Both Muslim (Mutahhari, 2020/1970) and non-Muslim (Miethe et al., 2005) writings agree that punishments have healing effects for the victims and benefits for the perpetrator. The most prominent reasons for using punishment are for retribution of the oppressed, future crime deterrence, rehabilitation of the perpetrator, and restoration for all parties involved (Miethe et al., 2005). Punishments in this world are important because crime has an immediate negative impact on society, and punishment helps prevent crime from reoccurring while paving the way for the growth and rehabilitation of society. For this reason, Islam dictates certain punishments for crimes like adultery, slander, and murder, that are to be applied in this world. In addition to worldly punishments, however, there is also a dimension of punishment described in Islam that is meant specifically for the hereafter. In the Quran, Allah (s) describes the Day of Judgement as:​​ “The day when every soul will find present whatever good it has done; and as for the evil, it has done, it will wish there were a far distance between it and itself” (The Quran 3:30). He also says, “On that day, mankind will issue forth in various groups to be shown their deeds. So, whoever does an atom’s weight of good will see it, and whoever does an atom’s weight of evil will see it” (The Quran 99:6-8).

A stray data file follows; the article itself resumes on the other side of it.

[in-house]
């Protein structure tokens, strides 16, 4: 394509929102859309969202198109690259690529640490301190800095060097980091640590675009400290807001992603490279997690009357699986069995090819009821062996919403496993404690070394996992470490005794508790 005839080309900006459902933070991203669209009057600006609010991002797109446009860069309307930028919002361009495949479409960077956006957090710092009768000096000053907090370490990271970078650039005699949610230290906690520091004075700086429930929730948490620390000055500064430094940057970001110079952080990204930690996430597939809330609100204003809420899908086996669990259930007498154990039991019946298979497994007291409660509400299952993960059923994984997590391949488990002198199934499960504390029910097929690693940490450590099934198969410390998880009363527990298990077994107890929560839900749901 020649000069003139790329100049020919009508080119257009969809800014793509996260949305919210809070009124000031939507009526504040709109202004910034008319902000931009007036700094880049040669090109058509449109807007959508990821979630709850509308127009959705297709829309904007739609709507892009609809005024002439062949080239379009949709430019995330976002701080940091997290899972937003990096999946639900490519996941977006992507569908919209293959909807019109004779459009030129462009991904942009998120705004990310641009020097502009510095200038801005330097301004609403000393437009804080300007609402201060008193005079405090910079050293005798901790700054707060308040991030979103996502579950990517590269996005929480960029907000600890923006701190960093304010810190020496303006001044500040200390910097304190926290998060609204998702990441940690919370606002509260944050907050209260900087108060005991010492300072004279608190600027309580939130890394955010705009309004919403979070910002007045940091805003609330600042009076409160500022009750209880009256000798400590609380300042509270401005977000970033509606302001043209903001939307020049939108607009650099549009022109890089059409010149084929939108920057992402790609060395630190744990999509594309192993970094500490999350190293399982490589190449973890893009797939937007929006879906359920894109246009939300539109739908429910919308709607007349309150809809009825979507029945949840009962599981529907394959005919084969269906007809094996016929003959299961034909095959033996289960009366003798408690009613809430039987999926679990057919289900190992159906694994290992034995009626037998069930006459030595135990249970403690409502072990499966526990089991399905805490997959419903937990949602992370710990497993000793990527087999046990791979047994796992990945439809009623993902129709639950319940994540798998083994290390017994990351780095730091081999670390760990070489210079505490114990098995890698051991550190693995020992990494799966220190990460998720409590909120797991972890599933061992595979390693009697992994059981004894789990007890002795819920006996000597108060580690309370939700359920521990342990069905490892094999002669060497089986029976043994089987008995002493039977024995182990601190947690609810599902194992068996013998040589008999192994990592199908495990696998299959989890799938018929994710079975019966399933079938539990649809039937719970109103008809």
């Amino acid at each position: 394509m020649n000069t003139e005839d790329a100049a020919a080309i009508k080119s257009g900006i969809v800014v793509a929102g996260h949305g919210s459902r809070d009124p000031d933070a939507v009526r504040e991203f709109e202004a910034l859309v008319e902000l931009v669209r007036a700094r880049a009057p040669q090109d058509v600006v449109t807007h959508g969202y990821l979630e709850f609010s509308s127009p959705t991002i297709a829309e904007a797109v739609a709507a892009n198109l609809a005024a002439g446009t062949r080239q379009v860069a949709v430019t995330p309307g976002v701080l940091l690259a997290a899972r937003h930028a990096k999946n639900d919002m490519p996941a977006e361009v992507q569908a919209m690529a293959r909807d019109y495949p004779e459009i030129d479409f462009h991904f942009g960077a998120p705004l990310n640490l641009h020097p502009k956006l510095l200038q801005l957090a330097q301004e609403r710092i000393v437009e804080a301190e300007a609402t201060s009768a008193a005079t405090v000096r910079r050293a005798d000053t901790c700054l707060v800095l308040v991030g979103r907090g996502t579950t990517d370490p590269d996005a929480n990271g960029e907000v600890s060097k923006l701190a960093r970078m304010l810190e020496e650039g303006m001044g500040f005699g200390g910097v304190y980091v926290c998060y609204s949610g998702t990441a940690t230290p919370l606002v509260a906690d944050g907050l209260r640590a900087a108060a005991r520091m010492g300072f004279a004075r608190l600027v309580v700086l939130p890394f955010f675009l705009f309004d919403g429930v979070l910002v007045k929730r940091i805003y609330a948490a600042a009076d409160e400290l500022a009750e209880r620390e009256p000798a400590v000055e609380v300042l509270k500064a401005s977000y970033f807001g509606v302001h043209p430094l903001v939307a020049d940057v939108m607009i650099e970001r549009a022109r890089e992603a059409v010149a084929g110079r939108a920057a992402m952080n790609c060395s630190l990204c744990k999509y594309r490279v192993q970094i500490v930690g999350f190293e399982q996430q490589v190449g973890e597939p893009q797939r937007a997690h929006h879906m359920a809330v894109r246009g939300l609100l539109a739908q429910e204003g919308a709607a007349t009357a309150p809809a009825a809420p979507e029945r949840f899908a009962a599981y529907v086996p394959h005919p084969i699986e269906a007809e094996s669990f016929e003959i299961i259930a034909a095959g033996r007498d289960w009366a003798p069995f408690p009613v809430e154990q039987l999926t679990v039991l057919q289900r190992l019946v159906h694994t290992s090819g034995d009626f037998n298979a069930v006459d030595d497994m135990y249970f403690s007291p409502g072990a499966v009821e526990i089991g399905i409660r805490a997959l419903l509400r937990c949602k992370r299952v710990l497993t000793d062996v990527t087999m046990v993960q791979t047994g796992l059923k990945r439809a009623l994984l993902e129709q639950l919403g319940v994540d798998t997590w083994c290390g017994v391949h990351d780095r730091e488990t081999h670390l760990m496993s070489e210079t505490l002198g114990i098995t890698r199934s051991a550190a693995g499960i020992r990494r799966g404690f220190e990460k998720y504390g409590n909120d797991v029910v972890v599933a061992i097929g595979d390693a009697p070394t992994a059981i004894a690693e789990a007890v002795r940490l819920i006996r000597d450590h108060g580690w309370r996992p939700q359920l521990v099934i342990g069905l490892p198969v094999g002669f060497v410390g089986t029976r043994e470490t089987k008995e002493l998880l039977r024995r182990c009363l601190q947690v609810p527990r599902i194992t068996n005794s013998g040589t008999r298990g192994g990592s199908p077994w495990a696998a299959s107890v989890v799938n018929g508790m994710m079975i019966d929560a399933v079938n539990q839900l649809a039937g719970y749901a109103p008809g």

Ayatullah Mutahhari explains this by saying that every deed has an earthly and a spiritual dimension, such that when one performs a deed in this world, it has a spiritual representation that will present itself back to oneself in the Hereafter (Mutahhari, 2020/1970). The spiritual representation is part of the essence of the deed itself.